d. What is $n_{old}$, the number of individuals in the control group?

In [27]:

```
n_old = df2.query('landing_page == "old_page"')['user_id'].nunique()
n_old
```

Out[27]:

e. Simulate $n_{new}$ transactions with a conversion rate of $p_{new}$ under the null. Store these $n_{new}$ 1's and 0's in **new_page_converted**.

In [28]:

```
new_page_converted = np.random.choice([0, 1], size=n_new, p=[1-p_new, p_new])
new_page_converted
```

Out[28]:

f. Simulate $n_{old}$ transactions with a conversion rate of $p_{old}$ under the null. Store these $n_{old}$ 1's and 0's in **old_page_converted**.

In [29]:

```
old_page_converted = np.random.choice([0, 1], size=n_old, p=[1-p_old, p_old])
old_page_converted
```

Out[29]:

g. Find $p_{new}$ - $p_{old}$ for your simulated values from part (e) and (f).

In [30]:

```
new_page_converted.mean() - old_page_converted.mean()
```

Out[30]:

h. Create 10,000 $p_{new}$ - $p_{old}$ values using the same simulation process you used in parts (a) through (g) above. Store all 10,000 values in a NumPy array called **p_diffs**.

In [31]:

```
new_converted_simulation = np.random.binomial(n_new, p_new, 10000)/n_new
old_converted_simulation = np.random.binomial(n_old, p_old, 10000)/n_old
p_diffs = new_converted_simulation - old_converted_simulation
```

i. Plot a histogram of the **p_diffs**. Does this plot look like what you expected? Use the matching problem in the classroom to assure you fully understand what was computed here.

In [32]:

```
plt.hist(p_diffs)
```

Out[32]:

j. What proportion of the **p_diffs** are greater than the actual difference observed in **ab_data.csv**?

In [33]:

```
actual_diff = df2.query('group == "treatment"')['converted'].mean() - df2.query('group == "control"')['converted'].mean()
actual_diff
```

Out[33]:

In [34]:

```
plt.hist(p_diffs)
plt.axvline(actual_diff, color='r')
```

Out[34]:

In [35]:

```
p_diffs = np.array(p_diffs)
p_val = (p_diffs > actual_diff).mean()
p_val
```

Out[35]:

k. Please explain using the vocabulary you've learned in this course what you just computed in part **j.** What is this value called in scientific studies? What does this value mean in terms of whether or not there is a difference between the new and old pages?

The p-value in this study is 0.906. In the majority of analyses, an alpha of 0.05 is used as the cutoff for significance. In this analysis, the p-value is larger than 0.05 and we, therefore, cannot conclude that a significant difference exists. Therefore, we fail to reject the null hypothesis. There is no conclusive difference between the old and new pages.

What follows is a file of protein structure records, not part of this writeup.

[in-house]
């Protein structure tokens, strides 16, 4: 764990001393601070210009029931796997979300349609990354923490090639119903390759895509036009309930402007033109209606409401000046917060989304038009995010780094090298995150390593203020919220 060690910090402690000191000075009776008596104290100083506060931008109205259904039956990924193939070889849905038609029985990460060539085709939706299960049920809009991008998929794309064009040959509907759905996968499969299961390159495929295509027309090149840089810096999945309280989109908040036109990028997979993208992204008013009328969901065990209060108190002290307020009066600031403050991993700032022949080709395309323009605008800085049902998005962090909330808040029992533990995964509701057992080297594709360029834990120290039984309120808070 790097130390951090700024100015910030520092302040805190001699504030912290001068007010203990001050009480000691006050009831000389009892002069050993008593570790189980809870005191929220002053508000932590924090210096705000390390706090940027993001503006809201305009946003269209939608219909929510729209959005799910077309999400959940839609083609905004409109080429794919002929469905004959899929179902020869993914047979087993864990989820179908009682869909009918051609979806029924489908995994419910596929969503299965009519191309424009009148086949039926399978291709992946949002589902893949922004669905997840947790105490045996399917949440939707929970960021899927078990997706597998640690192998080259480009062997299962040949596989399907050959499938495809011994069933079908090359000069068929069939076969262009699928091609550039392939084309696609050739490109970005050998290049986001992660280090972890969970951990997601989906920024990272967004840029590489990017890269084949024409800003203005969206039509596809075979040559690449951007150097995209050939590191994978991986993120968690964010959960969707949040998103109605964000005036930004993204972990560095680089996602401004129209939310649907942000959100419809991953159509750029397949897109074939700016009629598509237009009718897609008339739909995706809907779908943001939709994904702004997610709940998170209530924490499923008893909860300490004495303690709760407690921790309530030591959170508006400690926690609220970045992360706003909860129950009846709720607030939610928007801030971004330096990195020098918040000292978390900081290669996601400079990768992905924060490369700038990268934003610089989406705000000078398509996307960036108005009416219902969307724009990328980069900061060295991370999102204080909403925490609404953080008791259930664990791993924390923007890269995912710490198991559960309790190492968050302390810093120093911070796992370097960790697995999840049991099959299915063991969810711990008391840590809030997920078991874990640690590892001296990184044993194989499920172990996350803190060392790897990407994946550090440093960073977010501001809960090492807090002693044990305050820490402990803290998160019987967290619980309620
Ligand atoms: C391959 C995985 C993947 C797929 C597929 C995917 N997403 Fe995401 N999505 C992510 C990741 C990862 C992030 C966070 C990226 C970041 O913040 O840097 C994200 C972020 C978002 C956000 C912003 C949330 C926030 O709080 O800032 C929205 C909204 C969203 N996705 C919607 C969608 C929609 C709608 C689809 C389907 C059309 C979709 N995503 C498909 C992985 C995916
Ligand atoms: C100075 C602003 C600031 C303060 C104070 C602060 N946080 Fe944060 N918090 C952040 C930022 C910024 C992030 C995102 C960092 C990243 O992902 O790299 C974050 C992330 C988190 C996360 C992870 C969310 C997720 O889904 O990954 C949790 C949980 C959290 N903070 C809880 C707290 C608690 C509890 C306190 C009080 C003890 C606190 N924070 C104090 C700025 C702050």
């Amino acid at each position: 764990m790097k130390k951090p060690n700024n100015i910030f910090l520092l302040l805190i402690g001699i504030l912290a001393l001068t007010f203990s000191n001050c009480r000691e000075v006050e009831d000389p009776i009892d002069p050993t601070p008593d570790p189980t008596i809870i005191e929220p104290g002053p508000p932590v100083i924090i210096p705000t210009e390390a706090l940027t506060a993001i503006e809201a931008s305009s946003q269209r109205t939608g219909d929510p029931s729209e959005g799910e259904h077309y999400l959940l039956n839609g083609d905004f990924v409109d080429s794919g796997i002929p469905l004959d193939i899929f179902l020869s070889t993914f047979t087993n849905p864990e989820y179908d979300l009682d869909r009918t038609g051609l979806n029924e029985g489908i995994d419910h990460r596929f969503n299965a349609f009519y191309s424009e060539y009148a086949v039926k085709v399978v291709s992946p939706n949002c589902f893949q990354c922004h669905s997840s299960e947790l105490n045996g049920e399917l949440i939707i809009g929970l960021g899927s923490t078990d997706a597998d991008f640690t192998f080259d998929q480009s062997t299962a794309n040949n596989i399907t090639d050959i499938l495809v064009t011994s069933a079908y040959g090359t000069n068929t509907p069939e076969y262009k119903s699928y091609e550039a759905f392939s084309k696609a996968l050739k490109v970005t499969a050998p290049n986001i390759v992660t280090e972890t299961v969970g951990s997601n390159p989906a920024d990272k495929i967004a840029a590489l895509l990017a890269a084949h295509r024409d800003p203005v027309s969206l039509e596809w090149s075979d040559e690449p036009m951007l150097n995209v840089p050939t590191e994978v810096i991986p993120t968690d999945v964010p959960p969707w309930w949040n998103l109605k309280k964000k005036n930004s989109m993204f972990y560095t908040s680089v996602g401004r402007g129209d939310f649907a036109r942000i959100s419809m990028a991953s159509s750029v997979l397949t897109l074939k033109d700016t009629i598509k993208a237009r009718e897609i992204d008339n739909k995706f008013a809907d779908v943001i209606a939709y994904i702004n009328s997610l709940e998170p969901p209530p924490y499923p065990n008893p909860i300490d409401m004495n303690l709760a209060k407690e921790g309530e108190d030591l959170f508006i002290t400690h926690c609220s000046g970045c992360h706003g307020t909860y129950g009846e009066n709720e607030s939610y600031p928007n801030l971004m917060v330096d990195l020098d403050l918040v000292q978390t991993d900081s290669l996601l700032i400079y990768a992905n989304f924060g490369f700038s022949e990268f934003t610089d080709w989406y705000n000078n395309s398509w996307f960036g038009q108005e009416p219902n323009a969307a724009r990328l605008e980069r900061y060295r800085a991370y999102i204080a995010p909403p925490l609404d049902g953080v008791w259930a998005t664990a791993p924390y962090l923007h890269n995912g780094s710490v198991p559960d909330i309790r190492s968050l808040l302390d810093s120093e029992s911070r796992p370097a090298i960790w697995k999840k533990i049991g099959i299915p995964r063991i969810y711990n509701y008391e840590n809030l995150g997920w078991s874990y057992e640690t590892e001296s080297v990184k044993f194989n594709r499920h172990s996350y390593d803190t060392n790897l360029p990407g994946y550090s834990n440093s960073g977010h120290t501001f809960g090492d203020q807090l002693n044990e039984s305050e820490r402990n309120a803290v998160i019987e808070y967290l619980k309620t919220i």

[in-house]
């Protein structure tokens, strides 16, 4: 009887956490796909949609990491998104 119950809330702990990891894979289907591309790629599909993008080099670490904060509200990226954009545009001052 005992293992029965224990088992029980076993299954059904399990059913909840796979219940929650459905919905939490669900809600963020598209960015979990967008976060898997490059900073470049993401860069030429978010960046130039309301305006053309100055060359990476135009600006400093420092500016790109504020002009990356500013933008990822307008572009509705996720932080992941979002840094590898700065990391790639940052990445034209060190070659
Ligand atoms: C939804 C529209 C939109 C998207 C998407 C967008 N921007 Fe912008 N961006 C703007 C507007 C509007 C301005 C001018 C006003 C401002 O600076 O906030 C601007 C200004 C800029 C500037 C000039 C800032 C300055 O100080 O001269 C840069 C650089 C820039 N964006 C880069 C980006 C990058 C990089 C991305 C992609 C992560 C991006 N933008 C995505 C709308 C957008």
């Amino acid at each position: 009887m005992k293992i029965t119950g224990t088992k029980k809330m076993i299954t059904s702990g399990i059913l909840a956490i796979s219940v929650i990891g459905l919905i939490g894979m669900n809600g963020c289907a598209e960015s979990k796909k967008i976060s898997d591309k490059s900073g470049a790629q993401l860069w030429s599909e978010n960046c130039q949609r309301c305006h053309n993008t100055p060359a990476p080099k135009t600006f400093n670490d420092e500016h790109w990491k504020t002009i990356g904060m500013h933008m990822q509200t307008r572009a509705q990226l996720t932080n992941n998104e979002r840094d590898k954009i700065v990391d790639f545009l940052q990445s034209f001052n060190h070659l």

l. We could also use a built-in to achieve similar results. Though using the built-in might be easier to code, the above portions are a walkthrough of the ideas that are critical to correctly thinking about statistical significance. Fill in the below to calculate the number of conversions for each page, as well as the number of individuals who received each page. Let `n_old`

and `n_new`

refer the the number of rows associated with the old page and new pages, respectively.

In [36]:

```
import statsmodels.api as sm
converted_old = len(df2[df2.landing_page == 'old_page'][df2.converted == 1])
converted_new = len(df2[df2.landing_page == 'new_page'][df2.converted == 1])
n_old = len(df2[df2.landing_page == 'old_page'])
n_new = len(df2[df2.landing_page == 'new_page'])
```

m. Now use `stats.proportions_ztest`

to compute your test statistic and p-value. Here is a helpful link on using the built in.

In [37]:

```
z_score, p_value = sm.stats.proportions_ztest([converted_new, converted_old], [n_new, n_old], alternative='larger')
print(z_score, p_value)
```

In [38]:

```
# Tells us how significant our z-score is
from scipy.stats import norm
norm.cdf(z_score)
```

Out[38]:

In [39]:

```
# Tells us what our critical value at 95% confidence is
norm.ppf(1-(0.05/2))
```

Out[39]:

n. What do the z-score and p-value you computed in the previous question mean for the conversion rates of the old and new pages? Do they agree with the findings in parts **j.** and **k.**?

The z-value is obtained from a one-tail test as we are checking if two proportions are statistically worse-than each other. Since the z-value of -1.31 does not exceed the critical value at 95% confidence - which is 1.96, we fail to reject the null hypothesis.